While it is possible for the mobbing to inflict some harm, it is uncommon. The birds do not generally intend on physical harm. Mobbing is a bully tactic into making the other bird move away. But as the larger bird does fly away, that’s when you might see a crow go in for a shot. This might just be to have the final say, or they get brave as the larger bird retreats instead of attacks.

As a human, filled with pride and ego, it seems difficult to understand why the bigger bird does not retaliate. But remember, the birds aren’t distracted by these base emotions. Instead, the bird uses its intelligent instincts to understand that the energy it would take for them to attack back, kill, and eat the smaller, more agile birds is simply not worth it.

The mobbing birds are smaller, yes, but that also gives them an advantage. They are more swift, agile, and it is not that easy to catch them.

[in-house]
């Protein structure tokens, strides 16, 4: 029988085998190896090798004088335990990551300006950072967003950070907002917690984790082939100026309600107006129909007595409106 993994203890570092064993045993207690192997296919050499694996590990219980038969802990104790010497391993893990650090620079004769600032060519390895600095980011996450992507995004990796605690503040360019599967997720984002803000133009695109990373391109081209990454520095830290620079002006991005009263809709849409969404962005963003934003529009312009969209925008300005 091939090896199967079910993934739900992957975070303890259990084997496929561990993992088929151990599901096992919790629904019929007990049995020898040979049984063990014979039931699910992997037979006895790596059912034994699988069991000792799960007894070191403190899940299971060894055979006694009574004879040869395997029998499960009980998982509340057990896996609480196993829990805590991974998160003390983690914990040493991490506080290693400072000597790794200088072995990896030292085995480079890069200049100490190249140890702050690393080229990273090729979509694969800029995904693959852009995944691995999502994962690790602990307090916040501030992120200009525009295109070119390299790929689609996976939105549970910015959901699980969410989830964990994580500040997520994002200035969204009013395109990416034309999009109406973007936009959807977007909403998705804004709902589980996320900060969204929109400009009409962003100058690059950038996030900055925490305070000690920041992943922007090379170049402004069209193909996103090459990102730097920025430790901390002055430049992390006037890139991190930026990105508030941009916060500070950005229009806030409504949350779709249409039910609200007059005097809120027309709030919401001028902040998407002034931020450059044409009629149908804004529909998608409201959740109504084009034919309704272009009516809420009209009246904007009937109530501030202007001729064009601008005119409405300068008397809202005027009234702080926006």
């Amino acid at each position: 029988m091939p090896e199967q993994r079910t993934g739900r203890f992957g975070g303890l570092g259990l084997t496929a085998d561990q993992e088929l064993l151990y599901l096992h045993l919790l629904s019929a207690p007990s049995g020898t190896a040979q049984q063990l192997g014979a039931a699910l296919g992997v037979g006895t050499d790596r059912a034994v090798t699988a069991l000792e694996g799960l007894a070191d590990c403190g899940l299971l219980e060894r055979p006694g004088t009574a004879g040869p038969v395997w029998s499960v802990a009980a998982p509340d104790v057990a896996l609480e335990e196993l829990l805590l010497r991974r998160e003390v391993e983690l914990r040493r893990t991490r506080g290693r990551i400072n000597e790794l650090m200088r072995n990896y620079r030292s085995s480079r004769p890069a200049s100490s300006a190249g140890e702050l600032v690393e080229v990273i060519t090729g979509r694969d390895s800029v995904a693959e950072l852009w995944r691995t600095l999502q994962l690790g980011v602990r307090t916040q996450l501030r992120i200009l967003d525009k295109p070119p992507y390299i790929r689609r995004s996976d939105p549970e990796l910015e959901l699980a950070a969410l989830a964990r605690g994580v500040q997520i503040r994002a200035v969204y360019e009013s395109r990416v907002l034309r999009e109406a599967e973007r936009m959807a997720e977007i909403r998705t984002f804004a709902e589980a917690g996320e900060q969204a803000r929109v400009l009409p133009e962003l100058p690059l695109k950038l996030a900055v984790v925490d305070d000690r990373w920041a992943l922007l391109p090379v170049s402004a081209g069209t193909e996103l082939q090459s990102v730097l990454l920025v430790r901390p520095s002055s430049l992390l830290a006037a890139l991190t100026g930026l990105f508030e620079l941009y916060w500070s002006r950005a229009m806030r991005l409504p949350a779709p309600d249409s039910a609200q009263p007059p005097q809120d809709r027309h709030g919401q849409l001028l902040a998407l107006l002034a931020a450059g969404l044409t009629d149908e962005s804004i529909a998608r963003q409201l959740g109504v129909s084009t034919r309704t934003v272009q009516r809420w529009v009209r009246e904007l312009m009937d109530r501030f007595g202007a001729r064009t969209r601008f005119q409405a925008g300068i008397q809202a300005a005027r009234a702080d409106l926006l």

But crows are often similar in size to hawks, so why don’t hawks retaliate against crows? 

Hawks Aren’t As Aggressive

Most hawks have both the talons and the strength to take down a crow, so why don’t they? A crow would make a good meal too. However, despite their similarities in size, the crow is notoriously agile for its size.

This means that the clever crow can outmaneuver a large hawk. Plus, it would take plenty of energy for the hawk to catch the crow. Unless the hawk is up for the challenge, he won’t even try. This doesn’t mean that the birds of prey are lazy, but rather that they understand how best to conserve and use their energy. Efficiency is vital in the animal kingdom. 

Areas where eagles and hawks nests are often the same areas that crows love. So, how would a nesting hawk respond? Hawks are known to remain in the same area for many years.

Hawks and other birds of prey are notoriously fierce protectors of their nests. If a hawk is mobbed, it won’t retaliate, even if it is in its nesting territory. But there has to be no danger to the nest itself. Otherwise, the hawk might react differently.